Englewood-based Greg Roskopf has spent decades treating some of professional sports’ most celebrated athletes, including Peyton Manning, using his Muscle Activation Techniques (MAT), a training methodology designed to reduce injury and pain. It’s been his partnership with golfer Bryson DeChambeau, however, that has garnered the most attention—and for good reason. DeChambeau’s massive physique has him smashing golf balls farther than even Tiger Woods ever imagined, and the revolutionary strategy helped him capture the 2020 U.S. Open.

Before DeChambeau attempts to defend that title this week at Torrey Pines Golf Course in San Diego, we spoke with Roskopf about how he helped the golfer reach his swing goals, the MAT method, and DeChambeau’s growing feud with Brooks Koepka.

5280: When the PGA Tour came back from its suspension of play due to COVID-19 in 2020, the joke was that Bryson DeChambeau looked like he had spent his off time eating a linebacker. That said, he’s not the first golfer to bulk up—look at Tiger Woods and Brooks Koepka. What’s different about how you train DeChambeau?
Greg Roskopf: What I’ve done with him from a weight-training standpoint—he’ll come out here for two days at a time for two hours a day—I overload his system through weight training so the muscle communication breaks down and shows up as weak. Then, in a controlled setting, I fix what I break. It’s like a vaccination.

Can you give us an example?
When we started, he could do 90 pounds of trunk rotation for five reps. Five reps was an overload on his system. I then put him back together so he can do 90 pounds again and it doesn’t overload his system. It’s basically getting to the tissue growth and repair phase immediately. That day we did 90 pounds, then we went up to 110 pounds, then we shut him down and taught his body how to tolerate 110 pounds.

By the time we were done, in one day, he was doing 150 pounds for five repetitions. Now he’s doing like 220 pounds on that movement.

So you’re basically maxing him out and fixing him so he can come back and max it out again? You’re hyper charging muscle development?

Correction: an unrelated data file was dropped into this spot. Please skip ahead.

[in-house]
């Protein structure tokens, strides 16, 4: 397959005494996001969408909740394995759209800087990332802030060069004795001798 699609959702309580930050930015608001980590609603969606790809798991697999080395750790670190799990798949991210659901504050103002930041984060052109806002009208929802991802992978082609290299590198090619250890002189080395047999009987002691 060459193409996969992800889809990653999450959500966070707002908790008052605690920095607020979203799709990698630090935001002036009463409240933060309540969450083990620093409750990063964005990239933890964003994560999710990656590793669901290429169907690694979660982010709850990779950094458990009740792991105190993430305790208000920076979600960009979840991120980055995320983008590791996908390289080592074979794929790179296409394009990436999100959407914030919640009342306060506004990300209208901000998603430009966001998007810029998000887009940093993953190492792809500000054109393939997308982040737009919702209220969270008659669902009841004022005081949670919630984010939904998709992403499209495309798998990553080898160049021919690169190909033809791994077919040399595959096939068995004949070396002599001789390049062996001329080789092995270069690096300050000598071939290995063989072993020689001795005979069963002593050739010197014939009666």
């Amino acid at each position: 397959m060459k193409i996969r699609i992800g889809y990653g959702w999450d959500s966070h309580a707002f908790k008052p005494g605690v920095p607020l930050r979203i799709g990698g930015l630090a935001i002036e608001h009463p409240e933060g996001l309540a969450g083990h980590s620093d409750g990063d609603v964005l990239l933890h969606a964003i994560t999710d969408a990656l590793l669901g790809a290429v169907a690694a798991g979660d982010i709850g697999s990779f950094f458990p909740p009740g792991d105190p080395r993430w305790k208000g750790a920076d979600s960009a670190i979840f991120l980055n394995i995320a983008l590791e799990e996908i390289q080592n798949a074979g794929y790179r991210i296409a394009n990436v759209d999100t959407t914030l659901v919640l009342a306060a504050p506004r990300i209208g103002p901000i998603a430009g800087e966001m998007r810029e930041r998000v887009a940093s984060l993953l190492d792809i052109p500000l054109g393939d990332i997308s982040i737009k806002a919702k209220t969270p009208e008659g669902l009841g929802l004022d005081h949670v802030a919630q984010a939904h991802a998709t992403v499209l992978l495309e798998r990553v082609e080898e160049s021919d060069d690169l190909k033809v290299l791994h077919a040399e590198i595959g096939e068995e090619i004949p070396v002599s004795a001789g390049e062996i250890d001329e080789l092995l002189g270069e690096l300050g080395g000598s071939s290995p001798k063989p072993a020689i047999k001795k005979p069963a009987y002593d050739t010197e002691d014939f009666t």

I’ve worked with pro athletes forever. Most of the time people get to me because they are injured. Well, with Bryson, once we had everything fixed where he was no longer broken from a neuromuscular standpoint, then we said, Well, let’s challenge his body, break him down, and fix him in a controlled environment and then he can continue to get stronger and produce more force.

Can you explain what MAT is?
I see guys on the tour, you probably know who (Editor’s note: Brooks Koepka does this), lying on the ground getting stretched out by his trainer. That’s the last thing you want to do when somebody is in pain, because the body’s tightening up as a protective mechanism. Instead, I learned how to evaluate range of motion. Because of all the specialists I learned from, I find wherever there is a limitation in range of motion that correlates with muscle weaknesses. So, a range of motion assessment is the first step in MAT, then we manually identify which muscles related to that movement are weak, and through hands-on stimulation—I wouldn’t call it a massage; it is a very specific stimulatory effect—we stimulate the muscle.

Over the past year, what has been the coolest thing you’ve seen DeChambeau do?
When he hit it over the water on that par-5 (Editor’s note: in March 2021, DeChambeau hit a 377-yard drive that nearly reached the green of a par-5 at the Arnold Palmer Invitational). I mean, that’s not normal golf.

The traditional thinking was that to win a U.S. Open, a golfer had to hit fairways because the rough was too penal. DeChambeau proved that wrong last year by using his strength to muscle balls out of the long grass. How does he feel about his chances at this year’s U.S. Open at Torrey Pines?
I did talk to him last week and asked him how the course was going to play for him, and he goes, It’s like last year. If I’m in the rough, I’m just going to force it out of there.

Beyond bulking up, DeChambeau’s focus on science has earned him the nickname “the Mad Scientist.” What’s he like to work with?
I’ve trained 2,000 people across the country in this technique, and Bryson has come in with questions, really inquisitive questions, that forced me to look at things in a way that I may not have looked at otherwise. In the same way that he’s experimenting with putting and hitting the ball with different drivers, he works through everything to determine, Is this a better answer?

What do you think about DeChambeau’s rivalry with Koepka?
I don’t know a lot about the underlying relationship. But Brooks was the guy that was known for working out and Bryson all of a sudden snuck into that same deal—they’re both being looked at as the workout guy or whatever and that brings competitiveness. I don’t know. I mean, I don’t get caught in that type of drama. But it’s fun to watch.

The interview has been edited for clarity.